Pour oil into dish and place the rolled up loin into the glass baking dish and bake for 60 to 75 minutes. Let the meat rest 10 minutes, slice in one inch slices and serve.
For a simple Au Jus add a small amount of water to the drippings and cook for 5 minutes on top of stove.

Boudin does not need an ingredient in a recipe. It taste great as a meal or as a side dish. My only wish is that I could find Crawfish Boudin locally. Fortunately, Boudin freezes well so I bring some back from New Orleans when I visit.

Change up Easter Dinner This Year

As you would expect, Easter is a big holiday in New Orleans. Being one of the largest percentage of Catholics in the city, around 36%, New Orleans celebrates the end of the Lenten season with a big day on Easter Sunday. I know you are thinking that they must have an Easter parade. Actually, there are three. The Historic French Quarter Easter parade begins at Antoine’s restaurant and ends at The St. Louis Cathedral, the oldest cathedral in North America. After 11:00 a.m. Mass, the participants head to across to Jackson Square to show off their Easter bonnets. Later in the afternoon, the Chris Owens French Quarter parade and the Gay Easter parade both parade int the French Quarter.

Of course, what would be a holiday without a big dinner. The first thing that my taste buds water for is the Easter ham. Usually a spiral cut ham, it is the star of the meal. You can use the glaze packet that come with the ham. However, here is a glaze that will raise the flavor of your Easter ham to new heights.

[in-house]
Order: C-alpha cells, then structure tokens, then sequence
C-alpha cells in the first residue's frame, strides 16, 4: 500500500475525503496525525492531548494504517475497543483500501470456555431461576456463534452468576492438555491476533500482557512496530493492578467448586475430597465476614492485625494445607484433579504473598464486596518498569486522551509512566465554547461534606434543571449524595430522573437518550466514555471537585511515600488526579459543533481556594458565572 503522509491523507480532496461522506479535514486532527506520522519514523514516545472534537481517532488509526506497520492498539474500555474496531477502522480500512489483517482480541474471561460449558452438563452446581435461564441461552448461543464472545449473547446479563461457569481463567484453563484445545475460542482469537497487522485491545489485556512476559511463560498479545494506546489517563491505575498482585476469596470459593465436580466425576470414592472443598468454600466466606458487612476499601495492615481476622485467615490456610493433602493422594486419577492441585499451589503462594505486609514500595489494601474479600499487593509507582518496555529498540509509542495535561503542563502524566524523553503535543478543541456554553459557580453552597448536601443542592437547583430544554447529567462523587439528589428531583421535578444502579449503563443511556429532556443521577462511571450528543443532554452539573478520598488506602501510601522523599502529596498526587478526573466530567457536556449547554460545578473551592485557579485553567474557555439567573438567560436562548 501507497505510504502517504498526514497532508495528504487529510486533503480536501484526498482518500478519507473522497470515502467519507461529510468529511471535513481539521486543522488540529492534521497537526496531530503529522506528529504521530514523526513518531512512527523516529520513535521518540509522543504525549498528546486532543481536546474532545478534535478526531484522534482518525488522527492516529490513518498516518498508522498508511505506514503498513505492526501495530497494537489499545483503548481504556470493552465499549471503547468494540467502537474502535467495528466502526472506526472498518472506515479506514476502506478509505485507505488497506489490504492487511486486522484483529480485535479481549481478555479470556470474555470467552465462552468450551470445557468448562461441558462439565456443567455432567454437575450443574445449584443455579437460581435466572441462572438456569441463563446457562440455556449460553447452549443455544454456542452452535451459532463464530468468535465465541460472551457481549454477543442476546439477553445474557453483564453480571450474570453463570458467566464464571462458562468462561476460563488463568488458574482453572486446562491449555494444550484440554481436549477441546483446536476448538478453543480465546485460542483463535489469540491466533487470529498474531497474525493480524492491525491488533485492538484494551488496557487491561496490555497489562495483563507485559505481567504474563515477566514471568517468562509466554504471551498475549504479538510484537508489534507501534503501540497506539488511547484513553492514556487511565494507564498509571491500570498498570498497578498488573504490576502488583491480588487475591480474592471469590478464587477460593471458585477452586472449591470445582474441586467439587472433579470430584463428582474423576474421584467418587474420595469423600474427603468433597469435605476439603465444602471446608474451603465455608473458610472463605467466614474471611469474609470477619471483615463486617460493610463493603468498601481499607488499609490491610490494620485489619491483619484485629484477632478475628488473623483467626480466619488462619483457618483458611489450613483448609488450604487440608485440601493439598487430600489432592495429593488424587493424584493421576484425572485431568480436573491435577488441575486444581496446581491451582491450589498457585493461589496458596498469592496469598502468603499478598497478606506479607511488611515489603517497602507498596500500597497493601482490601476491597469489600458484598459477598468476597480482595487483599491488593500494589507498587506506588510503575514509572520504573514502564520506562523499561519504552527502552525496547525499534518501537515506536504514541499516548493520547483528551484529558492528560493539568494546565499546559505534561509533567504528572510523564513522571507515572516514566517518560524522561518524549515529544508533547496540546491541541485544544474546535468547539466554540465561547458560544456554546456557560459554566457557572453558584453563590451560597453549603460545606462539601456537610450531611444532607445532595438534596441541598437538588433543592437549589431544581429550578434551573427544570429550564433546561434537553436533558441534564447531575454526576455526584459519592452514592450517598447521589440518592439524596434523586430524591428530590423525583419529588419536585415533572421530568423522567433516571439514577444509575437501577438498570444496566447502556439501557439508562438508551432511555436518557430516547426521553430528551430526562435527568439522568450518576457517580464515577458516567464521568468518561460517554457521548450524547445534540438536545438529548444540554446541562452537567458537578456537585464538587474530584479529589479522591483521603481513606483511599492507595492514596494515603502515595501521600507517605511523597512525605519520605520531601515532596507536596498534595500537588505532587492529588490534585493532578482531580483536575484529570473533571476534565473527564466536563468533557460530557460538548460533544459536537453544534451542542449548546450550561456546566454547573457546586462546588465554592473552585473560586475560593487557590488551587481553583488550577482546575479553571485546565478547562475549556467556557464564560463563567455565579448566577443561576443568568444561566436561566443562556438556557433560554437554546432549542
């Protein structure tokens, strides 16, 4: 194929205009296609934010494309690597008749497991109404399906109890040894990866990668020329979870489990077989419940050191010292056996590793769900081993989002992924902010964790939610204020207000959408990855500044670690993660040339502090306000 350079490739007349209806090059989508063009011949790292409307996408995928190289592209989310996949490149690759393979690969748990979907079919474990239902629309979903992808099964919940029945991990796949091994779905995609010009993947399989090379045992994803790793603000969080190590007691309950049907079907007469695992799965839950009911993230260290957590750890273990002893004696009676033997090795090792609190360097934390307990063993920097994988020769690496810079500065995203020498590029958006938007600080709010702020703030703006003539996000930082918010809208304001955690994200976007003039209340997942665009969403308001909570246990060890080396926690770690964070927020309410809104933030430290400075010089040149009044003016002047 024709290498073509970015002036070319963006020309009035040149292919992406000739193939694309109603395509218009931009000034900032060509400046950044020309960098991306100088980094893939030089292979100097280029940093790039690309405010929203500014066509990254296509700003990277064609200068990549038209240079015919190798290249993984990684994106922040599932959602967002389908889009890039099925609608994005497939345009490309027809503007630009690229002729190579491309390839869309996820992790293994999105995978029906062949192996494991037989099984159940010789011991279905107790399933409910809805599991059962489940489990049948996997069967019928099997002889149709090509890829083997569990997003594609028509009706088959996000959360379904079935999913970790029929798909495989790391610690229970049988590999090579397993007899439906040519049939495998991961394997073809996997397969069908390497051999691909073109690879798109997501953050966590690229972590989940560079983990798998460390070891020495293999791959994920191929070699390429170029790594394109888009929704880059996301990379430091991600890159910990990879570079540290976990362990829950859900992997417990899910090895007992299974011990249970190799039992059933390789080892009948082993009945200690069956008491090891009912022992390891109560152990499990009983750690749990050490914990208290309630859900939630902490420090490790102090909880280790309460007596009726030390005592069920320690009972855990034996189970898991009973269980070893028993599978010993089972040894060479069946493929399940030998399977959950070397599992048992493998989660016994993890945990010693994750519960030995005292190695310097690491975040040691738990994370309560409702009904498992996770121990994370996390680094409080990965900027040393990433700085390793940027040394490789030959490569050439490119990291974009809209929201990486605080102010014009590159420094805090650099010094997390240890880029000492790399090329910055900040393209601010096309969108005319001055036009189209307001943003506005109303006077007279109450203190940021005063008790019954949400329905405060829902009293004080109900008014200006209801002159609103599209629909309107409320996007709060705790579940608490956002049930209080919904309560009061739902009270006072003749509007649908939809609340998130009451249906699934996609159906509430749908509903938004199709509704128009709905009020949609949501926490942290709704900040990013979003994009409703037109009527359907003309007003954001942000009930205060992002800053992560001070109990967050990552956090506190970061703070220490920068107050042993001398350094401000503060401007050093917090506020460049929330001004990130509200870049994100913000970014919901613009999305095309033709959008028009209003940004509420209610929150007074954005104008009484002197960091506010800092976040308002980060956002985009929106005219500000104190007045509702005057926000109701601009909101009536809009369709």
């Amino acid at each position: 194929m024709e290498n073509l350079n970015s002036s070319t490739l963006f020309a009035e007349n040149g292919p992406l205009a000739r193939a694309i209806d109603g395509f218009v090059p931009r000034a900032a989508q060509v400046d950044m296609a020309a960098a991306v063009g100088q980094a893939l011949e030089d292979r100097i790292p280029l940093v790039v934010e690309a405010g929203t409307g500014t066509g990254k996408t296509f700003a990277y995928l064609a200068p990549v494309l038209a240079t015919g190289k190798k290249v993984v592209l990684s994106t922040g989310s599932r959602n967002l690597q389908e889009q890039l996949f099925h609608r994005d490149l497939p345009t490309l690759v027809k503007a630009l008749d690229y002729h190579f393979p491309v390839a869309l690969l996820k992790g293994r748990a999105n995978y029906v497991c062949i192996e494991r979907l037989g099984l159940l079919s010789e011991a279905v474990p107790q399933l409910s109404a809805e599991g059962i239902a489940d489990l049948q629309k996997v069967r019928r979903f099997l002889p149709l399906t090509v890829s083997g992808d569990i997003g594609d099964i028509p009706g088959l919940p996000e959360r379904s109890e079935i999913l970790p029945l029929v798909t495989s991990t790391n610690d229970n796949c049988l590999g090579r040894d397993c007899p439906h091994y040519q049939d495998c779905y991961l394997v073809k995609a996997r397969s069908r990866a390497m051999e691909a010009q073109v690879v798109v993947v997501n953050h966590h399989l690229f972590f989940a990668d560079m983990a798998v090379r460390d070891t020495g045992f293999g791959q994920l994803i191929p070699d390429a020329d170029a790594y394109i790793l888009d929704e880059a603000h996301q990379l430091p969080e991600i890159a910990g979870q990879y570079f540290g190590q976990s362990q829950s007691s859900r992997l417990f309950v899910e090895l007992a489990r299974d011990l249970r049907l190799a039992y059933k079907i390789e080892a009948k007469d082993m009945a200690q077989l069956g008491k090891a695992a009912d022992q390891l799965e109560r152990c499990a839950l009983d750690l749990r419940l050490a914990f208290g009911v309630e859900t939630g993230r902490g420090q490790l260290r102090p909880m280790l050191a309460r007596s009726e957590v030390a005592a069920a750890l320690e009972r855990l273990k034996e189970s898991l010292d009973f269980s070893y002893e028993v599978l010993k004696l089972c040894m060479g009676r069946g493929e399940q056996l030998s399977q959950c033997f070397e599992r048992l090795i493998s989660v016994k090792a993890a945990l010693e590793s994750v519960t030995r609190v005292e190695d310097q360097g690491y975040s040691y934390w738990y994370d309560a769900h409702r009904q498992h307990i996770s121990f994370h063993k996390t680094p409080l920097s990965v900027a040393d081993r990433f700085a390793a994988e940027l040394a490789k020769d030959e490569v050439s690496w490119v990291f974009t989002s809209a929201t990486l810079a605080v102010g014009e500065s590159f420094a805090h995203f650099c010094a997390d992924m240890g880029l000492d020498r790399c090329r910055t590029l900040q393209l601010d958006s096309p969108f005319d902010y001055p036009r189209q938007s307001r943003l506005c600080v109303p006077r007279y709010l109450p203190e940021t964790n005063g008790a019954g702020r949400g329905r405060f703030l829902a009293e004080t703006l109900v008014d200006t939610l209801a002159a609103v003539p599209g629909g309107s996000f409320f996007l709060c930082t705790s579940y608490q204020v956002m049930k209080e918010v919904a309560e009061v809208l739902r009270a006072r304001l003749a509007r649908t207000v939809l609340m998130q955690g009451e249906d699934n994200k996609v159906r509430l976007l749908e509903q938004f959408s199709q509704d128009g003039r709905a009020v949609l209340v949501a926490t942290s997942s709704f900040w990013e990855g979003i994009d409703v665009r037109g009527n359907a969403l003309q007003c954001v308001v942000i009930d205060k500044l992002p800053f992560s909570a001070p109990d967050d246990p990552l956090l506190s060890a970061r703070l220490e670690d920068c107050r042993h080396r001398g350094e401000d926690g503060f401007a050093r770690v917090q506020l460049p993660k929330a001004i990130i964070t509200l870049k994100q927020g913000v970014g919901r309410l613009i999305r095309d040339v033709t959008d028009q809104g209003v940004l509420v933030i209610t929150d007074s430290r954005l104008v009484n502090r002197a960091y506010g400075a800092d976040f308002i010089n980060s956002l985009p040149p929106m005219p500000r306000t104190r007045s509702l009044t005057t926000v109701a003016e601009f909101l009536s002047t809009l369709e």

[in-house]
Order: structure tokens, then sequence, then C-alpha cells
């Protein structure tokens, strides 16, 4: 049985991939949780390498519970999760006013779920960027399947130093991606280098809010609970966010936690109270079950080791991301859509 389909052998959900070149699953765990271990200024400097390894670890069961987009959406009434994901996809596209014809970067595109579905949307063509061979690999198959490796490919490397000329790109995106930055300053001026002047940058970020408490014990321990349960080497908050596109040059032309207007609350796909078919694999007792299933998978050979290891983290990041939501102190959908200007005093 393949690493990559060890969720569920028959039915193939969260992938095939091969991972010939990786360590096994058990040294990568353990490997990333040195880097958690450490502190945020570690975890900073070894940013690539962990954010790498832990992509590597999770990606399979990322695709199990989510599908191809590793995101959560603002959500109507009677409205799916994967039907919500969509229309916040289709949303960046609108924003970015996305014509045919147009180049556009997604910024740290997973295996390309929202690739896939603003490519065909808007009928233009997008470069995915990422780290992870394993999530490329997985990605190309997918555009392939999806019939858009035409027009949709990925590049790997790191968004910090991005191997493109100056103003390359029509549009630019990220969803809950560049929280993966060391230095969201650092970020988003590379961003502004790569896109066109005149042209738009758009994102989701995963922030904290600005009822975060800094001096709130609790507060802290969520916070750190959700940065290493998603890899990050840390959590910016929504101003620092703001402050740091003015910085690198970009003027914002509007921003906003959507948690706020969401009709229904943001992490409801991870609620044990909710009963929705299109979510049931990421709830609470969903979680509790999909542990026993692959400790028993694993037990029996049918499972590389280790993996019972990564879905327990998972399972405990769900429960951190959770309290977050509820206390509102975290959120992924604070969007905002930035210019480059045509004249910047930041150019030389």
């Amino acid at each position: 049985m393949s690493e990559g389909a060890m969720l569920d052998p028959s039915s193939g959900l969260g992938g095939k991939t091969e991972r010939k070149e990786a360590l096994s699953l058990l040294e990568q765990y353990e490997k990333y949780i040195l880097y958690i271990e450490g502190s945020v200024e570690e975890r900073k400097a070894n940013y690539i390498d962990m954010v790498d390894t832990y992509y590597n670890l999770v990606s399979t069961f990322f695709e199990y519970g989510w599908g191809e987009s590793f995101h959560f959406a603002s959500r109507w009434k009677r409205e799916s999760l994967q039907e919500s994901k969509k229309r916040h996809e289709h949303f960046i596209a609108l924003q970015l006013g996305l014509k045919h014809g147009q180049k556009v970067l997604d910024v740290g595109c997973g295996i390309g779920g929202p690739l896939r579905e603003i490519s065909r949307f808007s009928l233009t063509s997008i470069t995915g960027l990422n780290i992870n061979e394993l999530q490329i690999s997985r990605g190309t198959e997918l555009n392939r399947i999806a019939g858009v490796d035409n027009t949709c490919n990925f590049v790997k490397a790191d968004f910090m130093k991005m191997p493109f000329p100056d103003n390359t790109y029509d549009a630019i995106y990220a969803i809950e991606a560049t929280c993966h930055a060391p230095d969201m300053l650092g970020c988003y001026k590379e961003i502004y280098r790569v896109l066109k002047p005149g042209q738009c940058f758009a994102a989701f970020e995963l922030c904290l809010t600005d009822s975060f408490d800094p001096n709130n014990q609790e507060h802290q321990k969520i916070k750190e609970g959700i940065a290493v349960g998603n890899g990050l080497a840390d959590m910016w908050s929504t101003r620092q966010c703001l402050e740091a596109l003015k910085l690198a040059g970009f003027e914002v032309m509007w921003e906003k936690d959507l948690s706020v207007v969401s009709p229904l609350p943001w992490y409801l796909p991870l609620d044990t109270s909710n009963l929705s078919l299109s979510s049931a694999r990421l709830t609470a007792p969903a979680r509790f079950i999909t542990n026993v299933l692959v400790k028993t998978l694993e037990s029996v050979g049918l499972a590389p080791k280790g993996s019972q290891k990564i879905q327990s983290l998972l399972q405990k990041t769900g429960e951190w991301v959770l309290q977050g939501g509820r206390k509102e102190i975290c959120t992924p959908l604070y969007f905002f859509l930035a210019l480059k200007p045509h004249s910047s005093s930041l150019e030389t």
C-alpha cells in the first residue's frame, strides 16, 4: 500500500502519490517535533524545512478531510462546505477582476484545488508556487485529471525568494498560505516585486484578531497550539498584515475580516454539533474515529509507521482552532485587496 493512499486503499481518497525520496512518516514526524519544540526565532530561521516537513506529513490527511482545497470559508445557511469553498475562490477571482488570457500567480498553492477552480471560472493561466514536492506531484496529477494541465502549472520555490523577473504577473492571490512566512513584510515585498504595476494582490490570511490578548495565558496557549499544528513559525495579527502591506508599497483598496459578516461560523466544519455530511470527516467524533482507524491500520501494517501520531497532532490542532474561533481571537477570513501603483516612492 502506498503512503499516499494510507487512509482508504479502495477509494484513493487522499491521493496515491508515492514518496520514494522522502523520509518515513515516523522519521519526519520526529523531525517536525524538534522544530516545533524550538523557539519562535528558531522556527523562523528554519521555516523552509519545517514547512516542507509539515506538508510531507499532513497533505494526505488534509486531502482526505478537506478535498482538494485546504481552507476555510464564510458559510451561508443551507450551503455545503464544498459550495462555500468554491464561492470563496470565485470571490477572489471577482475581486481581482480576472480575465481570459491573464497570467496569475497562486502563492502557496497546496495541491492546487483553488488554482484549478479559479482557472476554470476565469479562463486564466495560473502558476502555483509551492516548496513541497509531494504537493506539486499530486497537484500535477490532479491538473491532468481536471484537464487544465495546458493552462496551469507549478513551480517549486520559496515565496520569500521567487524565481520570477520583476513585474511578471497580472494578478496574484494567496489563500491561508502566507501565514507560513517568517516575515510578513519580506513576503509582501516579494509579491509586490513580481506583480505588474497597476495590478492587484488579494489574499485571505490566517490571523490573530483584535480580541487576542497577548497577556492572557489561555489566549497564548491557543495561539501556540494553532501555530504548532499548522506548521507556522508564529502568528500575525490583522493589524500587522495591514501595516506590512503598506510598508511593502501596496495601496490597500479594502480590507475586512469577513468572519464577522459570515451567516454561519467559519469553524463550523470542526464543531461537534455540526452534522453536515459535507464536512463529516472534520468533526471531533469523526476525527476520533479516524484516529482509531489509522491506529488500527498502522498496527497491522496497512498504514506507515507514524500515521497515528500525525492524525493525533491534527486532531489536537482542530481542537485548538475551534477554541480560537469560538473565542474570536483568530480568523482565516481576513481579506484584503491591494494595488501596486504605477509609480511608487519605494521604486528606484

Spicy Sugar Ham Glaze

1/4 cup fresh Lemon Juice
1 cup Steen’s Cane Syrup
1/4 teaspoon ground Clove
1/4 teaspoon ground Allspice
1 tablespoon coarsely ground Black Pepper
1/4 cup (packed) Light Brown Sugar
1 teaspoon Dry Mustard

Whisk all ingredients together in a small bowl until well blended. Allow to stand for at least 1 hour before using. Spread 1/3 of the mixture over ham before starting to cook. Continue to occasionally top ham with glaze throughout cooking time.

Most people serve mashed potatoes with their ham. However, here is a great substitution for those potatoes. Sweet potatoes are a staple is Louisiana cooking. This dish is also great for a picnic or barbecue.

Sweet Potato Salad

3 medium Sweet Potatoes
4 Green Onions, white and tender green parts only, thinly sliced
2 ribs Celery, diced
1/4 cup Olive oil
Juice of 1/2 Lemon
Juice of 1/2 Orange
1 tablespoon reduced-sodium Soy Sauce
1/2 teaspoon Garlic Powder
1/2 teaspoon Chili Powder
1/4 teaspoon Creole Seasoning
1/4 teaspoon Black Pepper